Chicken Egg Whites Provide 10.9 g of Protein
Chicken egg whites are also an excellent source of protein, providing 10.9 g of protein per 100-gram serving!
Proteins are the molecules that actually perform most of the various functions of life. In addition to being major structural components of cells and tissues, they have incredibly diverse roles from driving chemical reactions (e.g., enzymes) to signaling (e.g., some types of hormones) to transporting and storing nutrients. Dietary protein is necessary to supply the amino acid building blocks for all of the proteins in our bodies. The recommended daily allowance of protein is 0.36 grams per pound body weight (0.8 grams per kilogram of body weight). That amounts to 56 grams for a 150-pound person. However, it’s important to emphasize that this number is considered a minimum daily allotment, and there is no established upper limit. In fact, many studies have evaluated diets containing three to four times more protein than this minimum and proven benefits to weight management, body composition, hormone regulation, and cardiovascular health. These studies suggest that an optimal protein intake for most people is probably in the range of 1.2 to 1.8 grams per kilogram bodyweight (82 to 122 grams for that same 150-pound person), and that people who are very active may see the best results at even higher intake. Learn more about protein and amino acids here.
How Many Chicken Egg Whites Should We Eat Per Day?
Eggs are nutrient-dense food sources of highly-digestible complete protein, in addition to being a good source of many other nutrients! (How ‘egg-cellent’ is that?)
Proteins are the molecules that perform most of the various functions of life which is why protein deficiency is detrimental to all of the body’s organs and systems, including impacting function of the brain (especially in infants and young children), immune system, gut barrier, and kidneys. Dietary protein is necessary to supply the amino acid building blocks for all of the proteins in our bodies. Physical signs of protein deficiency include edema (swelling), poor musculature, dull skin, thin and fragile hair, and failure to thrive in infants and children.
The Accepted Macronutrient Distribution Ranges (AMDR) were established by the Food and Nutrition Board of the Institute of Medicine using evidence from interventional trials with support of epidemiological evidence that suggest a role in the prevention or increased risk of chronic diseases, and based on ensuring sufficient intake of essential nutrients. The AMDR for protein is 10% to 35% calories from protein.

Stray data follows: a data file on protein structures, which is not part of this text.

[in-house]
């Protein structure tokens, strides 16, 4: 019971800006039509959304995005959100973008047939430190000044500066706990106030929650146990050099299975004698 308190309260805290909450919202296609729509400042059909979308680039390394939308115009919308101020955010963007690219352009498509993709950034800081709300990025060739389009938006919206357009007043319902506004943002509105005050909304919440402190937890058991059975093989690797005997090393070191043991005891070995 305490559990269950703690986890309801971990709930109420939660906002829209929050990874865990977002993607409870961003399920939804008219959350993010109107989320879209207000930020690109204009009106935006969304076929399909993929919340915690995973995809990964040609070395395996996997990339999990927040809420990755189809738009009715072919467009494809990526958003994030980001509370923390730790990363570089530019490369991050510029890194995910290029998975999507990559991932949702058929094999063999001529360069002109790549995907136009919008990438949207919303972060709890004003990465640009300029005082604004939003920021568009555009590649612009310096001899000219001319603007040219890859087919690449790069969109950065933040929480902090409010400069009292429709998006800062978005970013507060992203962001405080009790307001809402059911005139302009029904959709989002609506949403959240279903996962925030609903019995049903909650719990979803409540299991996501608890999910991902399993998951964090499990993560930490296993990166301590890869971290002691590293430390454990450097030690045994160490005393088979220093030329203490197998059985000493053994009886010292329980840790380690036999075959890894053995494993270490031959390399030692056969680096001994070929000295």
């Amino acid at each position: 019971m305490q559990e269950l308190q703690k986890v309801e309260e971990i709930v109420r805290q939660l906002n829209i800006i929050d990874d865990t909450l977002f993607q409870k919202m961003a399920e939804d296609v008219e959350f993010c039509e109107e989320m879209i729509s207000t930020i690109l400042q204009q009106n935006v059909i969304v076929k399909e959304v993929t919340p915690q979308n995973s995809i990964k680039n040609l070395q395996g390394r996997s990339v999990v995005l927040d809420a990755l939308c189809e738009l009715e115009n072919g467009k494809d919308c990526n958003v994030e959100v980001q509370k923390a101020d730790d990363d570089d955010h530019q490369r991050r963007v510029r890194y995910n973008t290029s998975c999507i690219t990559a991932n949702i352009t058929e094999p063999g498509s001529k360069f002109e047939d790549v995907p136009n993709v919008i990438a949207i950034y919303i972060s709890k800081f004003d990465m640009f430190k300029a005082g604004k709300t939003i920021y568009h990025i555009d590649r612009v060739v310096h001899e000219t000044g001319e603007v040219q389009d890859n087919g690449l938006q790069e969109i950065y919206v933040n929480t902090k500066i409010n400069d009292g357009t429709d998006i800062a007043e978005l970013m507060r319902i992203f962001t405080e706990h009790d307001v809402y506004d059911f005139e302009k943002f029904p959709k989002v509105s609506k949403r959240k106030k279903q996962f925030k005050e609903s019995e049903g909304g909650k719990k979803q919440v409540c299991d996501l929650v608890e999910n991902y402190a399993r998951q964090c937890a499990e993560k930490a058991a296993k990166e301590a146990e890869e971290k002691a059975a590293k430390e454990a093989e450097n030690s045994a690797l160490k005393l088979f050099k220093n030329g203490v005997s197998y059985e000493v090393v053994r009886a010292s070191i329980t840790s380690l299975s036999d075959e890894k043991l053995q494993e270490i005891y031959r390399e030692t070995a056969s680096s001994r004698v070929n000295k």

The recommended daily allowance of protein is 0.36 grams per pound body weight (0.8 grams per kilogram of body weight). That amounts to 56 grams for a 150-pound person. However, it’s important to emphasize that this number is considered a minimum daily allotment, and there is no established upper limit. In fact, many studies have evaluated diets containing three to four times more protein than this minimum and proven benefits to weight management, body composition, hormone regulation, and cardiovascular health. These studies suggest that an optimal protein intake for most people is probably in the range of 1.2 to 1.8 grams per kilogram bodyweight (82 to 122 grams for that same 150-pound person), and that people who are very active may see the best results at even higher intake. Learn more about protein here.
Eggs are one of the most hotly debated animal foods in terms of their health effects because, for decades, research has given us conflicting results on the association between eggs and heart disease, stroke, diabetes, cancer, and other health outcomes. However, the risk of harm purported in the media is not supported by the scientific literature and overall, eggs are nutrient-dense sources of complete protein.
Expand to see all scientific references for this article.
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Ey J, Schömig E, Taubert D. Dietary sources and antioxidant effects of ergothioneine. J Agric Food Chem. 2007 Aug 8;55(16):6466-74. doi: 10.1021/jf071328f. Epub 2007 Jul 6. PMID: 17616140.
Fineli Finnish Food Composition Database: Egg White, 66% of Egg Mass
USDA Food Central Database: Egg, white, raw, fresh
Watanabe T, Kioka M, Fukushima A, Morimoto M, Sawamura H. Biotin content table of select foods and biotin intake in Japanese. Int J Anal Bio-Sci. 2014. Vol 2(4):109-125.